After going through and documenting a week of my time during the middle of the semester, the next step was to do the same during final production, looking to see how big (or small) of an effect final production had on my schedule as a Master of Architecture candidate at the University of Pennsylvania. However, a sample size of one isn’t very indicative of the overall atmosphere in a program, so this time around I enlisted the help of a few other people to get a better idea of the range of schedules. To better capture the full effect of final production, instead of a seven day period I chose to look at the ten days leading up to the final presentation. All of the surveyed students are in their first year of PennDesign’s Master of Architecture program, except for student E. To see if there was any significant difference between programs I enlisted the help of a friend in his first year at University of Texas at Austin’s Master of Architecture program. Here are the results:
Lastly, a comparison between my own schedules during the middle and end of the semester:
So now, what to make of this? One obvious takeaway is that across the board we are all working a lot, but this brings the question: toward what? The results of each studio are impressive, without a doubt, but is it possible to tell the difference between a 120 hour project and an 80 hour project?
Visually, while they are all polished drawings, none stick out as being 40 hours better than any other. However, one project does have 40 hours of work more than another.
Looking at the sheer number of hours put in during this final production, one cannot help but be impressed by the dedication exemplified in the final projects; but is that time being spent as wisely as it possibly could? In general, studios take much the same format across schools and years, but does that have to be the case? With an essentially free $133,425 worth of final production hours being thrown at an oftentimes hypothetical project, is there not some architectural problem out there that could be cracked by sixty hard-working minds that would be a bit more significant than pushing out 60 more multi-use libraries or apartment complexes? Granted, the dialogue on architectural representation (the aspect of a project that comprises the majority of time spent during final production) is better off for this system, but does it have to have a monopoly? By focusing a bit less on polished graphics and a bit more on polished research, we could stand to gain broader perspective on architecture.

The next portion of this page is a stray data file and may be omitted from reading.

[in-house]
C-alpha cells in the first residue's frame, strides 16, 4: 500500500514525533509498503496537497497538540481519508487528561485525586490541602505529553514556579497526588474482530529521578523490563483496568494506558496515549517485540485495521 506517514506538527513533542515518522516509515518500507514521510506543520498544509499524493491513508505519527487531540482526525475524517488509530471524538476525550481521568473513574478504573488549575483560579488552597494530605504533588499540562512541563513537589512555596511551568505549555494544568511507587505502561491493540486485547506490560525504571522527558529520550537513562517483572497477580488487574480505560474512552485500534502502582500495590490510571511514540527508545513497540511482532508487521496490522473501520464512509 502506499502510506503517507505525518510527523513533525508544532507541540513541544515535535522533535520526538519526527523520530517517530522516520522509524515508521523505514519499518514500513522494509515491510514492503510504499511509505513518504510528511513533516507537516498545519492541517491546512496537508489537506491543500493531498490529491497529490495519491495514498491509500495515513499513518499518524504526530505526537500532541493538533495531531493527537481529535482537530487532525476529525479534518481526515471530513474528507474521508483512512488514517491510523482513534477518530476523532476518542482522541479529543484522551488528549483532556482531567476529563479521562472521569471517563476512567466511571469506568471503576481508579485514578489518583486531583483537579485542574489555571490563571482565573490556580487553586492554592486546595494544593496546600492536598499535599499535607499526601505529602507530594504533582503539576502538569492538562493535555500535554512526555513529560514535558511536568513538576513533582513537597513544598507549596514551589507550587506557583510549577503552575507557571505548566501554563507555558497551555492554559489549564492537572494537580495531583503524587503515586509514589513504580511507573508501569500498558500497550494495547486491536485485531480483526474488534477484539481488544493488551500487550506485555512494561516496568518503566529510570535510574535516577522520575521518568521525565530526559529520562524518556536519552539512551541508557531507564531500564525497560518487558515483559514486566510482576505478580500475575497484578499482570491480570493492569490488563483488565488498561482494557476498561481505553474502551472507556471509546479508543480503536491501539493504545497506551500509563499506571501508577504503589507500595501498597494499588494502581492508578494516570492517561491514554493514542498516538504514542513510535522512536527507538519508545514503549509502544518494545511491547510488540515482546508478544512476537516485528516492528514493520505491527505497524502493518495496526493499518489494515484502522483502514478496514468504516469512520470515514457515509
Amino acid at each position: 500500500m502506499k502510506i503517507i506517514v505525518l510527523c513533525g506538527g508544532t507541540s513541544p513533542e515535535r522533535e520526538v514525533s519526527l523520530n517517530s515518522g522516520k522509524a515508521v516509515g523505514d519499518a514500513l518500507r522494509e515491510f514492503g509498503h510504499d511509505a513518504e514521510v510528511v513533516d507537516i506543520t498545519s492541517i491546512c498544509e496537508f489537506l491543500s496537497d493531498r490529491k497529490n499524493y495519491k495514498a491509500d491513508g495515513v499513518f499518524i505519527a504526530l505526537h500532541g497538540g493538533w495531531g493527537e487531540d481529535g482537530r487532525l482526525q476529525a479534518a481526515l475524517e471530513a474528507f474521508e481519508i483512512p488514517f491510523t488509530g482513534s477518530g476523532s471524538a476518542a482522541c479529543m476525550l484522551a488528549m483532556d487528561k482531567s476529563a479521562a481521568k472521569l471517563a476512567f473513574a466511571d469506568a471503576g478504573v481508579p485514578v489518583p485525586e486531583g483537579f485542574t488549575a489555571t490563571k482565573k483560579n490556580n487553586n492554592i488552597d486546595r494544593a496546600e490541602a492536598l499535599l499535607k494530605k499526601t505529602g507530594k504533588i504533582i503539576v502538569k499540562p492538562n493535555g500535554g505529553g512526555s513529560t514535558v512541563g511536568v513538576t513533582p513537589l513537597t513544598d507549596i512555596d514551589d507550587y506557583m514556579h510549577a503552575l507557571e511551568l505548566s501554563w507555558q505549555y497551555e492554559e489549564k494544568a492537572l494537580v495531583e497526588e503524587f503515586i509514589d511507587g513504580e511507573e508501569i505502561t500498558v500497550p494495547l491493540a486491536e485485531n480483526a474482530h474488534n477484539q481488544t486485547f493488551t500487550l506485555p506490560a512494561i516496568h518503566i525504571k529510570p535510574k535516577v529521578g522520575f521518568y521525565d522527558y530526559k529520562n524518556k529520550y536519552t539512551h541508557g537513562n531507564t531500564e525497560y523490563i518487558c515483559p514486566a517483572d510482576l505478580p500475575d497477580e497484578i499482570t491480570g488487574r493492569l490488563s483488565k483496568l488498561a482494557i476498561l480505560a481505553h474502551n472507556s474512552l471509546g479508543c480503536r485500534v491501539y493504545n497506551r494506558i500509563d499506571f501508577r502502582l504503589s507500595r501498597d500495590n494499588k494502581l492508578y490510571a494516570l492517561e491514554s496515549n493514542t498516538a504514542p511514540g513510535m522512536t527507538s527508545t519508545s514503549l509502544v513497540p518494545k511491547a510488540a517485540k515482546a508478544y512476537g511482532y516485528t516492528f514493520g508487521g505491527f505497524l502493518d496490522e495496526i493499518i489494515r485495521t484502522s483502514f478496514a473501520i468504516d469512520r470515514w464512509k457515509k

To close, there is another arguably more significant point raised by this look into the lives of students working towards their Master of Architecture degrees: the tireless work required to get to this point is devalued by the prominence of unpaid internships in architecture. To offer an unpaid internship not only does nothing to help with the growing problem of student debt, it actively discourages students from taking jobs at firms at the forefront of architecture and design, who are all too often those offering unpaid internships. An internship is a crucial part in the process of becoming an architect, but with an unpaid internship that meets the criteria put forth by the U.S. Department of Labor, the educational experience of being an intern is necessarily degraded because of compliance with point four.
The employer that provides the training derives no immediate advantage from the activities of the intern; and on occasion its operations may actually be impeded
If the employer truly derives no immediate advantage from having the intern there, then how can the intern get any significant advantage from the internship? While this is certainly a complex issue to address, it is one that deserves to be further investigated.
Thank you to all who made this study possible, specifically Ariel Cooke-Zamora, Katie Lanski, Kim Yejin, Paul Hazelet, and Ryan Henriksen.